We have recently set out the applicable standard of review:

“ ․ [T]he applicable standard of review on appeal in this case is de novo or independent review.   There were no credibility issues at trial and the court decided only the limited question of law [we now review].   As an appellate court, we ‘conduct independent review of the trial court's determination of questions of law.’  (Stratton v. First Nat. Life Ins. Co. (1989) 210 Cal.App.3d 1071, 1083, 258 Cal.Rptr. 721.)   Interpretation of a statute is a question of law.  (California Teachers Assn. v. San Diego Community College Dist. (1981) 28 Cal.3d 692, 699, 170 Cal.Rptr. 817, 621 P.2d 856;  California Ins. Guarantee Assn. v. Liemsakul (1987) 193 Cal.App.3d 433, 438, 238 Cal.Rptr. 346;  Los Angeles County Safety Police Assn. v. County of Los Angeles (1987) 192 Cal.App.3d 1378, 1384, 237 Cal.Rptr. 920.)   Further, application of the interpreted statute to undisputed facts is also subject to our independent determination.  (Rudd v. California Casualty Gen. Ins. Co. (1990) 219 Cal.App.3d 948, 951, 268 Cal.Rptr. 624.)”  (Harbor Fumigation, Inc. v. County of San Diego Air Pollution Control Dist. (1996) 43 Cal.App.4th 854, 859, 50 Cal.Rptr.2d 874)


1. Statutory Construction

This case is one of first impression.   There are no reported decisions on how the coastal planning process prescribed by the Coastal Act relates to the ability of local governments to adopt urgency interim ordinances under Government Code section 65858.6  Thus, our resolution of the question before us depends on application of the rules of statutory construction.

“To resolve whether defendant's interpretation of the relevant statutes is correct, we are guided by familiar canons of statutory construction.  ‘[I]n construing a statute, a court [must] ascertain the intent of the Legislature so as to effectuate the purpose of the law.’  (People v. Jenkins (1995) 10 Cal.4th 234, 246, 40 Cal.Rptr.2d 903, 893 P.2d 1224.)  ․ If ․ the terms of a statute provide no definitive answer, then courts may resort to extrinsic sources, including the ostensible objects to be achieved and the legislative history.  (See Granberry v. Islay Investments (1995) 9 Cal.4th 738, 744, 38 Cal.Rptr.2d 650, 889 P.2d 970.)  ‘We must select the construction that comports most closely with the apparent intent of the Legislature, with a view to promoting rather than defeating the general purpose of the statute, and avoid an interpretation that would lead to absurd consequences.’  (People v. Jenkins, supra, 10 Cal.4th at p. 246, 40 Cal.Rptr.2d 903, 893 P.2d 1224.)”   (People v. Coronado (1995) 12 Cal.4th 145, 151, 48 Cal.Rptr.2d 77, 906 P.2d 1232.   See also Quintano v. Mercury Casualty Co. (1995) 11 Cal.4th 1049, 1060, 48 Cal.Rptr.2d 1, 906 P.2d 1057.)

As we have recently stated, “it is our duty ․ to construe the true meaning of [the statutes at issue] ․ and to harmonize [them] with the entire statutory scheme of which [they are] a part.  (Merrill v. Department of Motor Vehicles (1969) 71 Cal.2d 907, 917, fn. 15, 80 Cal.Rptr. 89, 458 P.2d 33.)”  (Sea World, Inc. v. County of San Diego (1994) 27 Cal.App.4th 1390, 1406, 33 Cal.Rptr.2d 194, fn. omitted.)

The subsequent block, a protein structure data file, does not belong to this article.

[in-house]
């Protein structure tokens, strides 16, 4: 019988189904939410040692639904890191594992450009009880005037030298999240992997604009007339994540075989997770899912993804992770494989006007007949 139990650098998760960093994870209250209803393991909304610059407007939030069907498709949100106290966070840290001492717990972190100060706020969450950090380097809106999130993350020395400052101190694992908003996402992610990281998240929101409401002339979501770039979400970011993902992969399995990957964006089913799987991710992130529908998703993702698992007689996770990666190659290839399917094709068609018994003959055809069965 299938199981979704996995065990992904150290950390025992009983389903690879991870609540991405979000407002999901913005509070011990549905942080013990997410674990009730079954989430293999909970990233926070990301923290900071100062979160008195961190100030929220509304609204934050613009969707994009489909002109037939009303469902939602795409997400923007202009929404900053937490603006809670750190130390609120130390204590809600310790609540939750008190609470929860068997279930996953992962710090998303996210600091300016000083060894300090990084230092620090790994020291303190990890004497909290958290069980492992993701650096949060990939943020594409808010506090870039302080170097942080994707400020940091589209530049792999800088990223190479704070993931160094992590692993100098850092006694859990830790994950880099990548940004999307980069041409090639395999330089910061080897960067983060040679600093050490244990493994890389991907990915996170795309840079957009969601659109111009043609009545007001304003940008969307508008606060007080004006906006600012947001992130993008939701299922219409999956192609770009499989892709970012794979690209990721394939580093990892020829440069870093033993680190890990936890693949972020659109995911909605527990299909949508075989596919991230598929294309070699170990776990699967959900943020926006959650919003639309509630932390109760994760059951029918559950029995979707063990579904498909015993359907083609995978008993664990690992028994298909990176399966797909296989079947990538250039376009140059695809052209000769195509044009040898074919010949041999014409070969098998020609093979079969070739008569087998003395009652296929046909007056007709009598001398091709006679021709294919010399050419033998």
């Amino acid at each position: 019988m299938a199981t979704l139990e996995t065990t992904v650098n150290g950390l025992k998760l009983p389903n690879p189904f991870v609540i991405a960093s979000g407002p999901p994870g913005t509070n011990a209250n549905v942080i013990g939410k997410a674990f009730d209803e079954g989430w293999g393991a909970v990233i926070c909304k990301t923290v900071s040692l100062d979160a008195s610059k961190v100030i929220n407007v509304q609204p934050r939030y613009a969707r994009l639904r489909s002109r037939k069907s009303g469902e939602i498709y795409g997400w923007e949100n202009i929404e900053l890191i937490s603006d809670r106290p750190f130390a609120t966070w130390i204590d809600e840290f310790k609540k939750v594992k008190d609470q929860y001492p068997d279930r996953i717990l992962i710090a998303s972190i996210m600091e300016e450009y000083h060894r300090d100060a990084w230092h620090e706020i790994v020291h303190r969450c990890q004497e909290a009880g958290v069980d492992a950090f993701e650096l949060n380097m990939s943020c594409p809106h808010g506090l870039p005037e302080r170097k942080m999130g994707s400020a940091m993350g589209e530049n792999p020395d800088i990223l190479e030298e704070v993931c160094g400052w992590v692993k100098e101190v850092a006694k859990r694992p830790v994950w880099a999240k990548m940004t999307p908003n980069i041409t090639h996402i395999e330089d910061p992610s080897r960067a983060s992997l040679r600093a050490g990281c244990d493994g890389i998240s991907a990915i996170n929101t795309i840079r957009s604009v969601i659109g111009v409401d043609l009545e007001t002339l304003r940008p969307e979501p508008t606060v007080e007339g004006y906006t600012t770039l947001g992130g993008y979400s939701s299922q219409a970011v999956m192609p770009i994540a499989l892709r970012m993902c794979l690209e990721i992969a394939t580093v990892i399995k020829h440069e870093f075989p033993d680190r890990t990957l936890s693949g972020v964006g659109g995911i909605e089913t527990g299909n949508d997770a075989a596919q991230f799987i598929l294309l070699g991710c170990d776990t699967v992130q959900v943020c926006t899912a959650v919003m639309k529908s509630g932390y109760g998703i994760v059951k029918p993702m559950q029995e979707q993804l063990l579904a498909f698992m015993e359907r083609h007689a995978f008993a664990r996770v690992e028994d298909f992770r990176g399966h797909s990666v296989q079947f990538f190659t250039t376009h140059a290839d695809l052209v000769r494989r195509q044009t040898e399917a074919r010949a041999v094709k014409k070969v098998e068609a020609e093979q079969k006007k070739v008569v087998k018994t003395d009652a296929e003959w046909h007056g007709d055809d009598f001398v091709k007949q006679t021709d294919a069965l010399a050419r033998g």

In this case, involving an apparent conflict between two statutes, the principle of paramount importance is that of harmonious construction, by which we must attempt to give effect to both statutes if possible:

“․ [O]ur task here is ․ to determine whether ․ there is any possible construction  that will harmonize two ․ provisions of equal dignity.   As we demonstrate ․, a harmonious construction of the two provisions does exist and we therefore must adopt that harmonizing construction.”  (City and County of San Francisco v. County of San Mateo (1995) 10 Cal.4th 554, 570-571, fn. 8, 41 Cal.Rptr.2d 888, 896 P.2d 181.)

 “Moreover, where the language of a statutory provision is susceptible of two constructions, courts should apply the one which will render it reasonable, fair and harmonious with its manifest purpose.  (Western Oil & Gas Assn. v. Monterey Bay Unified Air Pollution Control Dist. (1989) 49 Cal.3d 408, 425, 261 Cal.Rptr. 384, 777 P.2d 157.)”  (Doyle v. Fenster (1996) 47 Cal.App.4th 1701, 1706, 55 Cal.Rptr.2d 327.   See also Harbor Fumigation, Inc. v. County of San Diego Air Pollution Control Dist., supra, 43 Cal.App.4th at pp. 859-860, 50 Cal.Rptr.2d 874.)

2. The Coastal Act

In Yost v. Thomas (1984) 36 Cal.3d 561, 205 Cal.Rptr. 801, 685 P.2d 1152 (Yost), our Supreme Court described in some detail the Coastal Act and the respective roles of local government and the Coastal Commission in the preparation and certification of a local coastal plan:

“The Coastal Act of 1976 (Pub. Resources Code, section 30000 et seq.) was enacted by the Legislature as a comprehensive scheme to govern land use planning for the entire coastal zone of California․  ‘[T]he basic goals of the state for the coastal zone’ are to:  ‘(a) Protect, maintain, and, where feasible, enhance and restore the overall quality of the coastal zone environment and its natural and manmade resources.’ ”  (Id. at pp. 565-566, 205 Cal.Rptr. 801, 685 P.2d 1152, fn. omitted;  see also City of Chula Vista v. Superior Ct. (1982) 133 Cal.App.3d 472, 480-484, 183 Cal.Rptr. 909.)

The court further held the wording of the Coastal Act does not suggest preemption of local planning by the state;  rather, under the language of section 30005, local governments have the authority to zone land to fit any of the acceptable uses under the policies of the act and have the discretion to be more restrictive than the Act.  (Yost, supra, 36 Cal.3d at pp. 572-573, 205 Cal.Rptr. 801, 685 P.2d 1152.)   Specifically, the court stated, “An amendment which authorizes a use designated as a permitted use in the LCP does not require certification by the Commission;․”  (Id. at p. 573, fn. 9, 205 Cal.Rptr. 801, 685 P.2d 1152.)